Groupama sailing team are pursuing the final Leg 5 podium position under jury rig after resuming racing on Saturday, while CAMPER have departed Chile and expect to join the French team on the racecourse tonight.

Skipper Franck Cammas and his Groupama crew officially resumed racing at 0500 UTC at a point about 50 nautical miles from the coast of Uruguay, where his crew suspended racing with a broken mast at 1542 UTC on April 4.

The team will complete the remaining 650 nm to Itajaí with three reefs in their mainsail, a forestay sail and without helmsmen/trimmers Phil Harmer, Laurent Pagès, Thomas Coville and navigator Jean Luc Nelias.

Media Crew Member Yann Riou reported it was now more about adventure than competition as the crew set sail with a makeshift rig fashioned from the largest part of the broken mast by the team’s shore crew in the past 40 hours.

"It’s a special race, where the challenge is to arrive within a reasonable time; a race where the notion of adventure takes over from competition," he said. "But we have to admit that we don’t really have any certainty on how this trip will unfold."

Should Groupama successfully complete the leg they will score 20 points, which will take them to a total of 127 and cement their position in second place on the overall leaderboard.

Meanwhile, CAMPER with Emirates Team New Zealand have departed the Chilean port of Puerto Montt and are set to begin their pursuit of fourth place later today.

At 0600 UTC the team began the 160 nm journey to a point southeast of Guafo Island where they suspended racing to fix structural damage on Tuesday. They are expected to reach the restart point between 1600 and 2000 UTC tonight.

Skipper Chris Nicholson said the pit stop had been a success and he now had full confidence that the red boat was ready to take on Cape Horn.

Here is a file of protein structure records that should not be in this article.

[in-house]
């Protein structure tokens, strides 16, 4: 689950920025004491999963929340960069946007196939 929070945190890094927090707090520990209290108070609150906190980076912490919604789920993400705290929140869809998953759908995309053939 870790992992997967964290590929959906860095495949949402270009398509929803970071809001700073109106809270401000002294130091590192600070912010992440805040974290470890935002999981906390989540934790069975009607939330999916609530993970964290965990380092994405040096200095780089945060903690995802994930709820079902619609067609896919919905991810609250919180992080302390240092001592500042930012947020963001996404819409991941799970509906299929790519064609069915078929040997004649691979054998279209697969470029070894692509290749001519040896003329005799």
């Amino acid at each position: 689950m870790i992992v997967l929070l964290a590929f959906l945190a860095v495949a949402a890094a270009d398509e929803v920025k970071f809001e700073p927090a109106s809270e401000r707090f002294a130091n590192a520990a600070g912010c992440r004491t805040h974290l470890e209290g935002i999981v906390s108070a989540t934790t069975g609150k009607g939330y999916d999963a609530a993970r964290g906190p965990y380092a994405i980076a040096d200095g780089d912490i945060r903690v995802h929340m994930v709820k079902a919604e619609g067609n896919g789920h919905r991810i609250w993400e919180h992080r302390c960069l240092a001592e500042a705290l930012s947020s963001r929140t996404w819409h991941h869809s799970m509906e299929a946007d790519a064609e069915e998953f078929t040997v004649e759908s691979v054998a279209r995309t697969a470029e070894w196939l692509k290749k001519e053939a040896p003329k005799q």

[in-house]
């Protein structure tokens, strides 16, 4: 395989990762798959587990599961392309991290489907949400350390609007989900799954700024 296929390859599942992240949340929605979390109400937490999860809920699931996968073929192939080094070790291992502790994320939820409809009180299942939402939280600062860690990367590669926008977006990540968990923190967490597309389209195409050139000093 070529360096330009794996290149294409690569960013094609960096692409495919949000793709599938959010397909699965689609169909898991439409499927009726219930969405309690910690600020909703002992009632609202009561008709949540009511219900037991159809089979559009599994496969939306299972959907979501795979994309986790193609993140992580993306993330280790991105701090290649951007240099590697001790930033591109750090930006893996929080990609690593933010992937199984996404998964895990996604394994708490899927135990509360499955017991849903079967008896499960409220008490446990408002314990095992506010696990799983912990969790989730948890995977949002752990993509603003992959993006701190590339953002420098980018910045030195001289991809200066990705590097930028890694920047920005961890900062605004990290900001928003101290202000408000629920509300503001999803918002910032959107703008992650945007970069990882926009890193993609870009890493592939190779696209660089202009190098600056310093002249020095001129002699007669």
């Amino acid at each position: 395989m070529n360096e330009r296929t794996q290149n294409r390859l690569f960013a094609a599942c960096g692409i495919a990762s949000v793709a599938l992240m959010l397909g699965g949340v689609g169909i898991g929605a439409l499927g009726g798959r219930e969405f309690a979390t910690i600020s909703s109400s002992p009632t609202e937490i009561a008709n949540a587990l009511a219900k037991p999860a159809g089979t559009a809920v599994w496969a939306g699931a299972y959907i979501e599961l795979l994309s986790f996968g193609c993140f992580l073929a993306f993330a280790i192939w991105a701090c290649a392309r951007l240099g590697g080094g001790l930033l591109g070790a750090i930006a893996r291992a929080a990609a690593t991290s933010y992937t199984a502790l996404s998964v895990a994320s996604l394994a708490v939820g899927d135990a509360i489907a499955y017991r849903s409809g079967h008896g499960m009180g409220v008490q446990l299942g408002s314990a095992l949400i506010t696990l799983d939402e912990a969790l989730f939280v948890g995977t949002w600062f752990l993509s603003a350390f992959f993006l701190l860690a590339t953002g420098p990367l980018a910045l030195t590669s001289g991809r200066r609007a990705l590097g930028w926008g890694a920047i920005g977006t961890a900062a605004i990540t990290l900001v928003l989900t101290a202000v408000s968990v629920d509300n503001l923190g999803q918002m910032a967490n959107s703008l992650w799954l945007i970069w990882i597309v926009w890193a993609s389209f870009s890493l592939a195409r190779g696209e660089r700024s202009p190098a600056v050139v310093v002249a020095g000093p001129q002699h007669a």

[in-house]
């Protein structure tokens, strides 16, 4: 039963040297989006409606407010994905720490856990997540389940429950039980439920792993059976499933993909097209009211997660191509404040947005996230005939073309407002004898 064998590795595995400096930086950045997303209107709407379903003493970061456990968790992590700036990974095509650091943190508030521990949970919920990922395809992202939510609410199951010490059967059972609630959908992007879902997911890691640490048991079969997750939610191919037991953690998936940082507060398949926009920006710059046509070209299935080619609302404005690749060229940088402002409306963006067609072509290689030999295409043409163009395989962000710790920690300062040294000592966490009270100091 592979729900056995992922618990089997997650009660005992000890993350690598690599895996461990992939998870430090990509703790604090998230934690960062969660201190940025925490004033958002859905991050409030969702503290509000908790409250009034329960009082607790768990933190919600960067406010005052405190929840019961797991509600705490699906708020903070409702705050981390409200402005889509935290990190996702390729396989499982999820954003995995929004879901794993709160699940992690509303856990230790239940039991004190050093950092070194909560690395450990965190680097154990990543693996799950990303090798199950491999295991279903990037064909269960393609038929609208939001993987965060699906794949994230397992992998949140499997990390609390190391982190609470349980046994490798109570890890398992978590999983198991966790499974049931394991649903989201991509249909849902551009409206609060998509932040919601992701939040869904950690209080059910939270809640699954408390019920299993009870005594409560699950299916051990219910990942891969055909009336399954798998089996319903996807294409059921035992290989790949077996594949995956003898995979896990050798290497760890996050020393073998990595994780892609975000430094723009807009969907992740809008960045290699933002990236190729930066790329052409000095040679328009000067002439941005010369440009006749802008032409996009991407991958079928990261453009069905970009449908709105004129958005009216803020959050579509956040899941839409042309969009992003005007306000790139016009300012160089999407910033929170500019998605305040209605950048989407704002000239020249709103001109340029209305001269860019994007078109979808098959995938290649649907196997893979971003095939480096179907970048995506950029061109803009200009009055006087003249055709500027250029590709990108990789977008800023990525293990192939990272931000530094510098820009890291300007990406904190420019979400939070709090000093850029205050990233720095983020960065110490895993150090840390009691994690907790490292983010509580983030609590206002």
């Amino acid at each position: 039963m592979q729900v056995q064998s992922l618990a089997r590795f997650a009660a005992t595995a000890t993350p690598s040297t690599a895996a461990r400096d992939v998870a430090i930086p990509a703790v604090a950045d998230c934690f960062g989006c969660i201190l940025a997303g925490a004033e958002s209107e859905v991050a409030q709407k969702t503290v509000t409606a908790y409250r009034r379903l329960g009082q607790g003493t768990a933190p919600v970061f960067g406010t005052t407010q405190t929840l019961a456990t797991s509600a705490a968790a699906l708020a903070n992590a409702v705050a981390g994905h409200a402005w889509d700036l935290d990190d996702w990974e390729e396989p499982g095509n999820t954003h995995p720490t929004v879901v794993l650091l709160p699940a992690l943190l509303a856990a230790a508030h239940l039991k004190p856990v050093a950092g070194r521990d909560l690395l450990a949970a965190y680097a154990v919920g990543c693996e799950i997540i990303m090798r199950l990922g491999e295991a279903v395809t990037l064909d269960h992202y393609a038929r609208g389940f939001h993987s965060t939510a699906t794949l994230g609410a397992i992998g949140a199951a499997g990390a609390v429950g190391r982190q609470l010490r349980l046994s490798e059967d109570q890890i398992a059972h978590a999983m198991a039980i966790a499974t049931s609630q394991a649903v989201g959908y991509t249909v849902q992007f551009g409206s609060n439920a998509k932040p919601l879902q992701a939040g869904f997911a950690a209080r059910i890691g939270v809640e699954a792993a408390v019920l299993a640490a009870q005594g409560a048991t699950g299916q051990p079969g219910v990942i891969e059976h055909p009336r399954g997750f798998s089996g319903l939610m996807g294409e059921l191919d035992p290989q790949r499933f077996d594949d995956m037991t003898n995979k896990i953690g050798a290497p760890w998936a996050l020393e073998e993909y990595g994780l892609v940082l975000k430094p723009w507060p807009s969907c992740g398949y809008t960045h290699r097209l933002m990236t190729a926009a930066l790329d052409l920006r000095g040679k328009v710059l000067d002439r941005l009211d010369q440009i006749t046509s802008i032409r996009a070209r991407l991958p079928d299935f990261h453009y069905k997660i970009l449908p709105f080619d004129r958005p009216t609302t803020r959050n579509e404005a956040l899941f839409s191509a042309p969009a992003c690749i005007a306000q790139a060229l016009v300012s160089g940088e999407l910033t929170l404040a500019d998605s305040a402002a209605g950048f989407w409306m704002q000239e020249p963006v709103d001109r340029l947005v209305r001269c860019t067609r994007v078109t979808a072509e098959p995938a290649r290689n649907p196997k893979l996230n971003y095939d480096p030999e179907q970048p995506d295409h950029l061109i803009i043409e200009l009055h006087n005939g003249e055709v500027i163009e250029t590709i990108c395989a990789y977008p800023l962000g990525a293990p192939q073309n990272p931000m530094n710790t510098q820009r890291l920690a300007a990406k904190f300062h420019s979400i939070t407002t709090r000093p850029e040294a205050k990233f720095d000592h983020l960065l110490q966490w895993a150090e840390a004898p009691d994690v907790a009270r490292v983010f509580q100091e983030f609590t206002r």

"It’s hard to put into words the effort and commitment of our shore team," he said. "They simply gave up on sleep during our four-day stopover. They knocked out the 
highest quality work, never a complaint. These are the people that keep 
these programmes on track."

But Nicholson admitted that his crew faced a new race against time as they fight to reach Itajaí in time for the In-Port Race on April 21.

"We are now on a very tight time frame to make the in port race in Itajaí," he said. "At this stage the weather looks OK, but it will be a bit push from the 
entire team so that we are ready for the next leg of the race."

Abu Dhabi Ocean Racing are also racing the clock to reach Itajaí in time as weather has hindered the arrival of a ship that will carry their damaged yacht Azzam.

The team were scheduled to start the nine-day transit from the Chilean port of Puerto Montt, around Cape Horn, to Itajaí on Saturday. Skipper Ian Walker said the likely departure date was now Monday.

Walker said Azzam was primed and ready for the journey to Itajaí, where the shore crew are waiting to start repairing structural damage to the mid-section of the yacht’s port side, which forced the team to retire from Leg 5 on April 2.

"Obviously they’ve got bad weather, the ship’s delayed and we just need to get the ship here," he said. "We’re ready to go.

"We’ve done everything at our end. The boat’s packed up, the mast is lashed on the boat, the cradle’s built, welding points are done. As soon as the ship turns up we’ll throw the boat on and she’ll get to Itajaí as soon as possible.”

In Itajaí, Leg 5 winners PUMA Ocean Racing powered by BERG and second-placed Team Telefónica were relaxing after completing the toughest leg of the 2011-12 edition of the race.

Shore crews are also busy surveying the damage caused by 60 knot gales and more than 10 metre waves in the Southern Ocean that forced two teams to retire with damage and three to suspend racing for repairs.

PUMA finished the leg in 19 days, 18 hours, nine minutes and 50 seconds, just under 13 minutes ahead of Telefónica, who remain top of the overall leaderboard with 147 points.

SOURCE: Volvo Ocean Race & WOS Team